An Analysis of the Existing Regulatory Framework and Recommendations for Alternative Frameworks
- Food and Drug Law Journal article based on project white paper
69 Food and Drug Law Journal 237 (2014)
- Final Project White Paper (November 15 2012, rev'd September 2013, rev'd January 2016)
- "Probiotics: Finding the Right Regulatory Balance," Science 18 October 2013: Vol. 342 no. 6156 pp. 314-315
A team of researchers at the University of Maryland Baltimore is studying federal regulation of probiotics under a grant from NIH's Human Microbiome Project (HMP). A portion of HMP funds were set aside to study the Ethical, Legal, and Social Implications (often referred to as the ELSI issues) of the Project's scientific goals. The probiotics project is an interdisciplinary collaboration between faculty members from the University of Maryland Schools of Law, Pharmacy and Medicine. The members of the University of Maryland team are:
- Diane E. Hoffmann, MS, JD, Associate Dean for Academic Programs and Director, Law and Health Care Program, University of Maryland School of Law (Principal Investigator)
- Claire M. Fraser-Liggett, Ph.D, Professor of Medicine and Director, Institute for Genome Sciences, University of Maryland School of Medicine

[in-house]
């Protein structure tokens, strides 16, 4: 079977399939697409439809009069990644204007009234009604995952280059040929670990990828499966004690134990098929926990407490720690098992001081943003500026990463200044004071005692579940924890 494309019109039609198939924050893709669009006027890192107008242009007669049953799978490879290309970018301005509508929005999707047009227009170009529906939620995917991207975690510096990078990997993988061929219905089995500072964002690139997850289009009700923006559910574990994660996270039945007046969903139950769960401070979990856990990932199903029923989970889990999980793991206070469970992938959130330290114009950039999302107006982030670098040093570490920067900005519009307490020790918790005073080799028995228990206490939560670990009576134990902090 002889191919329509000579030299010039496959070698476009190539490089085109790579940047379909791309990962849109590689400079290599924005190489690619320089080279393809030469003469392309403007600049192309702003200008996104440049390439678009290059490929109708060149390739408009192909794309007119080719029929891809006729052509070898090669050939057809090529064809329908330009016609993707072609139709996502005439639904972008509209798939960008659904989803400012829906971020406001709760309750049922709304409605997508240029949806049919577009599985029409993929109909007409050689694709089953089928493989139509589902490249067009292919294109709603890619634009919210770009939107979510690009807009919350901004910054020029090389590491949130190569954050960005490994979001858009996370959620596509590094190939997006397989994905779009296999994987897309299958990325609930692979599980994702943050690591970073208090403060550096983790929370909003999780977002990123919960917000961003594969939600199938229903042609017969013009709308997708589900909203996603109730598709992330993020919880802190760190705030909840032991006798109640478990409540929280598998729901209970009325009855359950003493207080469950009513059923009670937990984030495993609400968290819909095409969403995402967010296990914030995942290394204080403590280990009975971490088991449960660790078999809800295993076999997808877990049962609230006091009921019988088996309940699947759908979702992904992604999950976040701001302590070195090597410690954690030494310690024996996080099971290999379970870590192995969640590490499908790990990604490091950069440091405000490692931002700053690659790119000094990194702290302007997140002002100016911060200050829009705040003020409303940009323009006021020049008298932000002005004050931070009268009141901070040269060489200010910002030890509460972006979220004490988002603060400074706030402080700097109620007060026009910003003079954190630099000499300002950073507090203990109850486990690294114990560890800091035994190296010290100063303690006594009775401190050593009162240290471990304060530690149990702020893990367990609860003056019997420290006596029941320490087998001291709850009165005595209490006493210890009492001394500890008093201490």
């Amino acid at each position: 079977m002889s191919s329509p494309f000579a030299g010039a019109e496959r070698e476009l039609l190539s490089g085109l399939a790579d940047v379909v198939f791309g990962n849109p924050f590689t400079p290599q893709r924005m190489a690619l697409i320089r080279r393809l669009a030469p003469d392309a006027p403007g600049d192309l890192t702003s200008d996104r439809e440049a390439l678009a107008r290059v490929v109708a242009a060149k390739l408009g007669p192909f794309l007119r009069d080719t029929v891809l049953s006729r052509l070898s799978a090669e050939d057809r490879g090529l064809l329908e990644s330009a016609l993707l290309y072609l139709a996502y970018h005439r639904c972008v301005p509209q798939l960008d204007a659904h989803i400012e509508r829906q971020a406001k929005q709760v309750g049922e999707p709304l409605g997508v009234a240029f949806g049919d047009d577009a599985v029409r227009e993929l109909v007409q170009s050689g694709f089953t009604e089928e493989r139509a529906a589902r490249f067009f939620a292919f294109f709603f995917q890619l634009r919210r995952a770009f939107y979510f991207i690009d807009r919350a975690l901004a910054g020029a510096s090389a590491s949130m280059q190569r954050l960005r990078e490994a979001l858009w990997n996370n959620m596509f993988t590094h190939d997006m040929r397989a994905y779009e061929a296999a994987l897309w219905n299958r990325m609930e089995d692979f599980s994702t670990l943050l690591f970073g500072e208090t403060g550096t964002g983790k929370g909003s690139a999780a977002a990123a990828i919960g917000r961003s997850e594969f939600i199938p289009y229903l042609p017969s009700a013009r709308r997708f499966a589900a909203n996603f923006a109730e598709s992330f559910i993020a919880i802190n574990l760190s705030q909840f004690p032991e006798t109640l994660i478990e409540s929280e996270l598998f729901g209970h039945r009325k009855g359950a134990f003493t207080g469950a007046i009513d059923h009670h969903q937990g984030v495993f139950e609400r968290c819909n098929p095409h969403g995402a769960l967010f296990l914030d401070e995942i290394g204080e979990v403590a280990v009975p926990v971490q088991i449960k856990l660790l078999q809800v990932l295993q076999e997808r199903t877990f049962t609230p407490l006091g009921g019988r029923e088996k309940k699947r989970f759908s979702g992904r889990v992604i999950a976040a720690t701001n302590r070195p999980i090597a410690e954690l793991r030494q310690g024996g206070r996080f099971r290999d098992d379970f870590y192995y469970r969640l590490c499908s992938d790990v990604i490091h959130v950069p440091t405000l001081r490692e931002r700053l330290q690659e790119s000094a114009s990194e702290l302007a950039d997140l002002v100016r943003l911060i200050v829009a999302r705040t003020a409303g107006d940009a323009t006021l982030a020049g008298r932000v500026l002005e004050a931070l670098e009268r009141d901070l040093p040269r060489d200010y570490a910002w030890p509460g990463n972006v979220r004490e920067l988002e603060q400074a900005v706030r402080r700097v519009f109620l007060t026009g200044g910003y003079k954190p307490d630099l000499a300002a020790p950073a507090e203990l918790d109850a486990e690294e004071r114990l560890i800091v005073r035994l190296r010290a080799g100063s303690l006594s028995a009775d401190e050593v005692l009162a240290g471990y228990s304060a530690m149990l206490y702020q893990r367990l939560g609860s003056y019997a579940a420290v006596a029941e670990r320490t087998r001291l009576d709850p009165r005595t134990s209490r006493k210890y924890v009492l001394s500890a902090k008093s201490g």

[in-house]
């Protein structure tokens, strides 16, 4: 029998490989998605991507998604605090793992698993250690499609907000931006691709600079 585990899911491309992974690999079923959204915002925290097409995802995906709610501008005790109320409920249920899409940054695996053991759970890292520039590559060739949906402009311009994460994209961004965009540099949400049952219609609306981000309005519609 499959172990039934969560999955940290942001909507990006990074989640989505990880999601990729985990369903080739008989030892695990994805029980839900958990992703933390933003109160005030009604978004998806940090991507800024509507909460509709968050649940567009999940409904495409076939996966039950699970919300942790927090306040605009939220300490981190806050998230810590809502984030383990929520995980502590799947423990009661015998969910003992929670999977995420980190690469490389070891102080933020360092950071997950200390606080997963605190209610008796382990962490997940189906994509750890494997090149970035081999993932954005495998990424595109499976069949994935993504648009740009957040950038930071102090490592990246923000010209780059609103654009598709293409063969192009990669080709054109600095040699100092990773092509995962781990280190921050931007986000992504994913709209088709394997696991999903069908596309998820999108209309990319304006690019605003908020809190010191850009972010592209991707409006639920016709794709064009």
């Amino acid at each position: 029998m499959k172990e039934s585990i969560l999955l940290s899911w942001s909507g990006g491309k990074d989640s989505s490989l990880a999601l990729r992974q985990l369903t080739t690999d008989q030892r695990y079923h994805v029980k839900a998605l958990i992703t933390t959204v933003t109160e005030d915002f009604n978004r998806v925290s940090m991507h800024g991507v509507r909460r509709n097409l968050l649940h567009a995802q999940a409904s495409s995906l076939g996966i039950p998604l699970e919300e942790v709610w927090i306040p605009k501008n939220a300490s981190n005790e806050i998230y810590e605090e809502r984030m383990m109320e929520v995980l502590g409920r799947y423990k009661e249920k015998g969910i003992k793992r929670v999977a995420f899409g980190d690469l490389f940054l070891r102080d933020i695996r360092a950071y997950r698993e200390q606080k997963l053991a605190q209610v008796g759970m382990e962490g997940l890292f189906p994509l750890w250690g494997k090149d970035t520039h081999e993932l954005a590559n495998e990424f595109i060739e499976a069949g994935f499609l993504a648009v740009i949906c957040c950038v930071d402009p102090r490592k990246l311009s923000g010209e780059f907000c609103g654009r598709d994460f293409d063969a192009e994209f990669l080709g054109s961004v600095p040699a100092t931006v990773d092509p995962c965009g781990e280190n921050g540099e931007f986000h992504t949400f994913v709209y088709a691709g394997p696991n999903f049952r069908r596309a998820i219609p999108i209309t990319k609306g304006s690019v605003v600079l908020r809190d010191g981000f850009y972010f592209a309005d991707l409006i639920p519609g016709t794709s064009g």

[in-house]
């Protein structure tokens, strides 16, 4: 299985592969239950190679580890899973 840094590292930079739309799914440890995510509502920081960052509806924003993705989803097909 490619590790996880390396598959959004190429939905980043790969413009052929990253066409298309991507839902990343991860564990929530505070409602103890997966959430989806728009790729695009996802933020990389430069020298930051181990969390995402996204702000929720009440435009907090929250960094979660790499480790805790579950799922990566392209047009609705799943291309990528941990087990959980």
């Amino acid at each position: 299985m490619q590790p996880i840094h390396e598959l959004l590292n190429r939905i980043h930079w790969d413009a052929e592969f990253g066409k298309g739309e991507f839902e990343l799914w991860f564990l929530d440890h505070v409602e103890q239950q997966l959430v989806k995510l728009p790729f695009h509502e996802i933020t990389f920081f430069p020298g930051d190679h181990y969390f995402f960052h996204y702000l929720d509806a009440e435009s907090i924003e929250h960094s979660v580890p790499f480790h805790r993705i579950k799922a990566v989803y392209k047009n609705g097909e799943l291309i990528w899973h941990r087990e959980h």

- Frank Palumbo, Ph.D, JD, Professor and Executive Director, University of Maryland School of Pharmacy Center on Drugs and Public Policy
- Jacques Ravel, Ph.D, Associate Professor, Institute for Genome Sciences, University of Maryland School of Medicine
- Virginia Rowthorn, JD, Managing Director, Law & Health Care Program, University of Maryland School of Law
- Jack Schwartz, JD, Visiting Professor and Health Law & Policy Fellow, University of Maryland School of Law
The University of Maryland research team has brought together a group of stakeholders and experts three times to work with them on the project. These meetings were held on June 14, 2010, February 3-4, 2011, and February 16-17, 2012. The Working Group includes NIH-funded researchers and administrators, food and drug law attorneys, government regulators, legal academics, consumer advocates and industry representatives. The goal of this collaborative project is to create a healthy debate among the experts, study the legal and regulatory issues surrounding probiotics, and attempt to come to a consensus on how they should be regulated.
Documents from the three working group meetings, including the participant list, agenda and documents handed out in advance of the meetings are available on this website (see tab on right). In addition, we will post additional pertinent documents that relate to the project.